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Food hygiene requirements for the handling, storing and refrigerating of tuna – 457/2023

By July 10, 2023 No Comments

The Environmental Agency reminds anglers and catering establishments who offer tuna, of the necessary food hygiene requirements for the handling, storing and refrigerating of tuna in a proper manner.

Once the fish is offered for sale, it becomes a food product and as such, food hygiene and safety requirements apply. Catering establishments procuring such fish should therefore ensure that the following conditions are met to ensure the safety of the fish meat at all times.

  • The tuna must be processed in approved registered food premises. The cutting up of tuna at the quay side, on boats or vehicle exposes the food to the risk of contamination and is not permitted. Tuna which is cut and processed in this manner may result in Environmental Health Officers detaining and seizing the tuna and legal proceedings may be considered.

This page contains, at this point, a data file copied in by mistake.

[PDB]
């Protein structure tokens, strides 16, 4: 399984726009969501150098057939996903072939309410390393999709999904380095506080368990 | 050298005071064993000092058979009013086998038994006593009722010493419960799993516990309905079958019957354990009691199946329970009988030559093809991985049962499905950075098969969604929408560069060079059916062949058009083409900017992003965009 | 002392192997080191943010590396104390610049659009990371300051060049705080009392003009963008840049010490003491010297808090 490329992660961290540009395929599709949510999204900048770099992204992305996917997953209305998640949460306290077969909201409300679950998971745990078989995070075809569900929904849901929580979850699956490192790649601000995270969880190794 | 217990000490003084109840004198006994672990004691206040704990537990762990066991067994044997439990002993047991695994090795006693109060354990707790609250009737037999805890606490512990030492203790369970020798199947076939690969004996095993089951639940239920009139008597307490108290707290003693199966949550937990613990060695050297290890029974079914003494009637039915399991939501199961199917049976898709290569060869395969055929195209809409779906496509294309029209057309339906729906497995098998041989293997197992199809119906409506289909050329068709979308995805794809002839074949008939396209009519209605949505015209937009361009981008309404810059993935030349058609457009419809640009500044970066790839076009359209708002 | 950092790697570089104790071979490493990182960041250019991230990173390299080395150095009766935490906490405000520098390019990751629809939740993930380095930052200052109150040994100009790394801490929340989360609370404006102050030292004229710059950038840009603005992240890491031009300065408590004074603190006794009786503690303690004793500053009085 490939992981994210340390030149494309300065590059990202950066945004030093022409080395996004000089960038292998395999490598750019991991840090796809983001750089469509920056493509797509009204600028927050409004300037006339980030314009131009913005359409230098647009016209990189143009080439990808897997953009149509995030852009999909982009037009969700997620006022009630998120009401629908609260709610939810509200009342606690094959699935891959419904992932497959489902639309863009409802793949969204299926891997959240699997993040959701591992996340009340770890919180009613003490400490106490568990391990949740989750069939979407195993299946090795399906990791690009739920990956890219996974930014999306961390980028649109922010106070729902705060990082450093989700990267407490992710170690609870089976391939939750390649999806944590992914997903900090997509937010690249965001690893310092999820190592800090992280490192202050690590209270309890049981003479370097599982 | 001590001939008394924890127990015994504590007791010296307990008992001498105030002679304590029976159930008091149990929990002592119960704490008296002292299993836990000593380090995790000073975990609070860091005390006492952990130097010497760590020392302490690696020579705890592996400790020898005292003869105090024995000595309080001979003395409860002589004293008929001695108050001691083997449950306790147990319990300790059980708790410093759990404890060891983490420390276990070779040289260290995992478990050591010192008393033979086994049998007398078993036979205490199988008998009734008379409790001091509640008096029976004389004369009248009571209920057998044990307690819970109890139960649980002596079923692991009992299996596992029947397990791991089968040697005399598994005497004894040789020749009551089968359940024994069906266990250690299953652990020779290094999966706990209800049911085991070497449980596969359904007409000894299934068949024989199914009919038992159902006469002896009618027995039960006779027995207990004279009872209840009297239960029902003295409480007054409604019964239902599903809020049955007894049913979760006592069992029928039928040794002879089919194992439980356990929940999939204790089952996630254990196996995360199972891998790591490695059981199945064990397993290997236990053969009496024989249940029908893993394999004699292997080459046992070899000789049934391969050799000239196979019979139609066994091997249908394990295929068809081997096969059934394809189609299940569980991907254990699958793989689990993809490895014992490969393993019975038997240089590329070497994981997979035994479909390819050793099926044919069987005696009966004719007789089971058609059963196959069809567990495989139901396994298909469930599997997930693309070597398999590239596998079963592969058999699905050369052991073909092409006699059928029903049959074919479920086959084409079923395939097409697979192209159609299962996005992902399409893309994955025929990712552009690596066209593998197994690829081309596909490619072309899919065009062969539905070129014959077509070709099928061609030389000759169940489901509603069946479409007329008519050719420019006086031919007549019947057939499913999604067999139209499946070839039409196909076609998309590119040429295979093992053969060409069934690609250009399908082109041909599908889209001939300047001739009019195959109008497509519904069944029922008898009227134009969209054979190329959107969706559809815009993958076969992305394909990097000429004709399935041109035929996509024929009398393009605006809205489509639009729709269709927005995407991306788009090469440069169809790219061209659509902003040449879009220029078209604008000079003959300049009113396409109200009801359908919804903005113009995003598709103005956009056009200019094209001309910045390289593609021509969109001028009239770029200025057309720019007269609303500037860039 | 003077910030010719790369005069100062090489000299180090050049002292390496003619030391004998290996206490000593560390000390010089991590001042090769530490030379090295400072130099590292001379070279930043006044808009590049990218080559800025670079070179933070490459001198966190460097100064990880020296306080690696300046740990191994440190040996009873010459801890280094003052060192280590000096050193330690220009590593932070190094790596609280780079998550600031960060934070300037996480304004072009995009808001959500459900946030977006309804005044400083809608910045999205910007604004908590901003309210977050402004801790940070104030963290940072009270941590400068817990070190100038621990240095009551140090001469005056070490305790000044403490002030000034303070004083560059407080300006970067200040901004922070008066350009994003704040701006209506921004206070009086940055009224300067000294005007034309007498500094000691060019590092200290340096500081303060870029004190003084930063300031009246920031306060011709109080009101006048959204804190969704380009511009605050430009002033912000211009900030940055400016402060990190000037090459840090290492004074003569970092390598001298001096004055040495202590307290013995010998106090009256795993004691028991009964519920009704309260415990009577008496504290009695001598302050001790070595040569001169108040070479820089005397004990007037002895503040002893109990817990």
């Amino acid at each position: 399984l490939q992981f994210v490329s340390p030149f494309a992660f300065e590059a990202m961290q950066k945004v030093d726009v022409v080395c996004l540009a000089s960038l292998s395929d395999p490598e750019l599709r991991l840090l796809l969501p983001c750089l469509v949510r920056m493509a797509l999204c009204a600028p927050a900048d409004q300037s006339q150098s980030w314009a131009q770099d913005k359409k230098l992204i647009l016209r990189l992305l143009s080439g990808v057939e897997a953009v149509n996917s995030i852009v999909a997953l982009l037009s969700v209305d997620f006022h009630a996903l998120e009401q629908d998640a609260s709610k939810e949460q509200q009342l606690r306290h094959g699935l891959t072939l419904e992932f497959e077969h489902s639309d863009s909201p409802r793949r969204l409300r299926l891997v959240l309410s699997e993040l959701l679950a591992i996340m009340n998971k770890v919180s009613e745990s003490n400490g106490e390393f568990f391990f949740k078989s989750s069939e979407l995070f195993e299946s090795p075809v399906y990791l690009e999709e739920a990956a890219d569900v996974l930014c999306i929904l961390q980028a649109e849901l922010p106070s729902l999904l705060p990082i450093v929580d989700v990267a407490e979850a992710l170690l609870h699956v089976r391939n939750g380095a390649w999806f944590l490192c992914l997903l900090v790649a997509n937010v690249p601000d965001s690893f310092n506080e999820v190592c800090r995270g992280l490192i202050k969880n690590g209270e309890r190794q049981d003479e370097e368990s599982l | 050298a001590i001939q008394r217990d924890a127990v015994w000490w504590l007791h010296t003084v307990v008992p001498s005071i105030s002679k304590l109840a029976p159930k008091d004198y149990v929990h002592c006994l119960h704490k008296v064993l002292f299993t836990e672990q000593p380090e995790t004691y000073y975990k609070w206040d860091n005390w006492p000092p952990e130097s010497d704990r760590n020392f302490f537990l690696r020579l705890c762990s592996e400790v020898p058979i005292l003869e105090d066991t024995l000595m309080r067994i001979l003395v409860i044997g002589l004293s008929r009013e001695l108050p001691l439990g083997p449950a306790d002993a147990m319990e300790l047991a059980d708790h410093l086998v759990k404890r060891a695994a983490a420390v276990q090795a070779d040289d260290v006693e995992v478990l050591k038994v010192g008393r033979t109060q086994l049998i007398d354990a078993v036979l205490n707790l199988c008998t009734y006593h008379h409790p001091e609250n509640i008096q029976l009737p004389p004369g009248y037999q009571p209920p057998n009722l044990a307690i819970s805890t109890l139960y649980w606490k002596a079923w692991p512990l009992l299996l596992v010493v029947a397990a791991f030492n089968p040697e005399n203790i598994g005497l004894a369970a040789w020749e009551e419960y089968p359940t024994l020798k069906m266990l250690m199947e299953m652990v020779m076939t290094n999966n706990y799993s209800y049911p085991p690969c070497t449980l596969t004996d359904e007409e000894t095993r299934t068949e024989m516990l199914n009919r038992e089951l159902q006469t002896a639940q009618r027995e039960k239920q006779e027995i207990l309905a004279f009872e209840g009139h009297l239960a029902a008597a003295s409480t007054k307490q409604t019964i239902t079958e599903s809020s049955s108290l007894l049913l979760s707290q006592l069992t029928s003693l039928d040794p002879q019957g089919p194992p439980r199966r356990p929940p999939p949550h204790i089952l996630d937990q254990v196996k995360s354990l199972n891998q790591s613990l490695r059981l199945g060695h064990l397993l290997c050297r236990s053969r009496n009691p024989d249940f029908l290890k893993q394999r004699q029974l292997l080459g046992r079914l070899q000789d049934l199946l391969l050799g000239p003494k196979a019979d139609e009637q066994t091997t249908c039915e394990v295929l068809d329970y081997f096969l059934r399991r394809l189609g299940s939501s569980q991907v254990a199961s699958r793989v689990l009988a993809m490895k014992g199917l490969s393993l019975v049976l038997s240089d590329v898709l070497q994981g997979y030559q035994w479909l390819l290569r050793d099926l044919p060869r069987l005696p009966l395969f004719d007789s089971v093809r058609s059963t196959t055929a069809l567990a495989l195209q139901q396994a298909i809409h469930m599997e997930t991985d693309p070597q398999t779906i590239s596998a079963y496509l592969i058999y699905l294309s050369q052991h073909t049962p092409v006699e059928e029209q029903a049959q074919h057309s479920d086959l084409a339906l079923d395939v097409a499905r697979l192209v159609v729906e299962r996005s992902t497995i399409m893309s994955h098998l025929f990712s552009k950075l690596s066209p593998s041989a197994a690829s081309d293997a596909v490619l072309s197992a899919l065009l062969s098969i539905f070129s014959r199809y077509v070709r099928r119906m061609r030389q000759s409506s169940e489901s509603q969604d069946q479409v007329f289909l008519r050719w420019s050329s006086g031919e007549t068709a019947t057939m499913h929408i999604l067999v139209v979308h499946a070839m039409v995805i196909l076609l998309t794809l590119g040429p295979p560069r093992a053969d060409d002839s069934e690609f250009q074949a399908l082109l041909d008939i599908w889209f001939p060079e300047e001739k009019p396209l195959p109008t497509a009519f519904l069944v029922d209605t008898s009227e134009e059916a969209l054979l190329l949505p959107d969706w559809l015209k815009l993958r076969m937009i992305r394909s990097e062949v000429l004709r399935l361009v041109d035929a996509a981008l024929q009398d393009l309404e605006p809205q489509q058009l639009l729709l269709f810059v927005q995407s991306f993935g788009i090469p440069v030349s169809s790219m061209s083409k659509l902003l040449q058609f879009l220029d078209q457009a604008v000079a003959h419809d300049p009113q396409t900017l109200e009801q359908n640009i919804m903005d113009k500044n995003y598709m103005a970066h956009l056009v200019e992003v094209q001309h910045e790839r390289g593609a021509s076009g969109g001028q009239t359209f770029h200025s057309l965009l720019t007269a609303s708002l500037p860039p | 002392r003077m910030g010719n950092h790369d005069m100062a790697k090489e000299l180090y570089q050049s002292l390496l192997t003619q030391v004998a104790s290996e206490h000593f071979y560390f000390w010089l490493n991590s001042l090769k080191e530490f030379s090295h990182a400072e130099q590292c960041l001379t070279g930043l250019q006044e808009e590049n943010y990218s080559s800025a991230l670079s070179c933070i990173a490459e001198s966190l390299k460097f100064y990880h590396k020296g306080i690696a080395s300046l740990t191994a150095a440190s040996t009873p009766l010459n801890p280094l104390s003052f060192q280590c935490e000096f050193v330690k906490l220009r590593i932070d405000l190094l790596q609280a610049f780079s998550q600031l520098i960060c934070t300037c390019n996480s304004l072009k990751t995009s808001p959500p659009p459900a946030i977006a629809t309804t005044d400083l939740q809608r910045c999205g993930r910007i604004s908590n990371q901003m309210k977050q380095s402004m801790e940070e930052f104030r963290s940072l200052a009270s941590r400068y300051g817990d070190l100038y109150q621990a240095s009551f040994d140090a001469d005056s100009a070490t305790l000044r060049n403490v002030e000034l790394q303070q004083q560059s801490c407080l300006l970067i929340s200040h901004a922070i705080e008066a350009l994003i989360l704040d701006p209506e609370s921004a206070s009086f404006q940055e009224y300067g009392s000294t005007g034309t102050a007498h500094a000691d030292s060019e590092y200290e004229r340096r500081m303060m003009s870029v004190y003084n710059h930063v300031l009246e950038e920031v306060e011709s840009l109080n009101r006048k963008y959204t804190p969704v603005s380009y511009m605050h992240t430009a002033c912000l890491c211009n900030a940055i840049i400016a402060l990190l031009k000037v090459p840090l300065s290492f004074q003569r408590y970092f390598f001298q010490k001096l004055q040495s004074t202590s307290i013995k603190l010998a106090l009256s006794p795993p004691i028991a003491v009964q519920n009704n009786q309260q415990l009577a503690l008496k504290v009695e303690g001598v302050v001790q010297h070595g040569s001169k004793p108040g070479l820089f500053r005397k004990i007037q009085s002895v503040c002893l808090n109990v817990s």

• Portions must be wrapped in a suitable food grade material as soon as possible.
  • The product must be frozen to at least either:
  • –20°C for not less than 24 hours
  • –35°C for not less than 15 hours

Please be aware that the consumption of Scrombridae fish (which includes tuna, mackerel and other oily fish) can result in histamine (Scombrotoxin) food poisoning if the correct precautions are not taken during cutting and storage. High histamine levels cannot be detected by taste or smell so the product will not appear “off”. Cooking will stop the production of histamine but will not eliminate any toxins that are already present in the fish. This may lead to the consumer being affected by Scombroid food poisoning very soon after consumption. This is in addition to fish containing parasites which can be a concern for human health especially if the fish is to be eaten raw or undercooked. It is only good handling practices that ensure that a safe product is sold to consumers.